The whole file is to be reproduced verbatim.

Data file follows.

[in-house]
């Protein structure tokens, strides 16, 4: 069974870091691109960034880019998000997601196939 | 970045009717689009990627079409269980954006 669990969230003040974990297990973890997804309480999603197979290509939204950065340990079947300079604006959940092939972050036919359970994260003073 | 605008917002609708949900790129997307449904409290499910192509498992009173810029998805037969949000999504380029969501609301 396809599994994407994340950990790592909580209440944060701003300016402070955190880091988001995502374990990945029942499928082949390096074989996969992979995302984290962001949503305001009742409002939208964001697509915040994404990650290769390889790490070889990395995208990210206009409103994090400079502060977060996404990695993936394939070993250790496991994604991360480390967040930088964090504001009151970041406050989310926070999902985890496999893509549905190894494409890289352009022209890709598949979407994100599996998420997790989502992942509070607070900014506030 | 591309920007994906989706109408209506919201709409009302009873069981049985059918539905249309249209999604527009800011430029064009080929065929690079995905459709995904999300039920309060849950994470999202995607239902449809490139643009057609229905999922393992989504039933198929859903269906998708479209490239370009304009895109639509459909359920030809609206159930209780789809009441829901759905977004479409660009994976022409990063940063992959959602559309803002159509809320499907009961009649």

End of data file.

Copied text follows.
[in-house]
């Protein structure tokens, strides 16, 4: 069974870091691109960034880019998000997601196939 | 970045009717689009990627079409269980954006 669990969230003040974990297990973890997804309480999603197979290509939204950065340990079947300079604006959940092939972050036919359970994260003073 | 605008917002609708949900790129997307449904409290499910192509498992009173810029998805037969949000999504380029969501609301 396809599994994407994340950990790592909580209440944060701003300016402070955190880091988001995502374990990945029942499928082949390096074989996969992979995302984290962001949503305001009742409002939208964001697509915040994404990650290769390889790490070889990395995208990210206009409103994090400079502060977060996404990695993936394939070993250790496991994604991360480390967040930088964090504001009151970041406050989310926070999902985890496999893509549905190894494409890289352009022209890709598949979407994100599996998420997790989502992942509070607070900014506030 | 591309920007994906989706109408209506919201709409009302009873069981049985059918539905249309249209999604527009800011430029064009080929065929690079995905459709995904999300039920309060849950994470999202995607239902449809490139643009057609229905999922393992989504039933198929859903269906998708479209490239370009304009895109639509459909359920030809609206159930209780789809009441829901759905977004479409660009994976022409990063940063992959959602559309803002159509809320499907009961009649």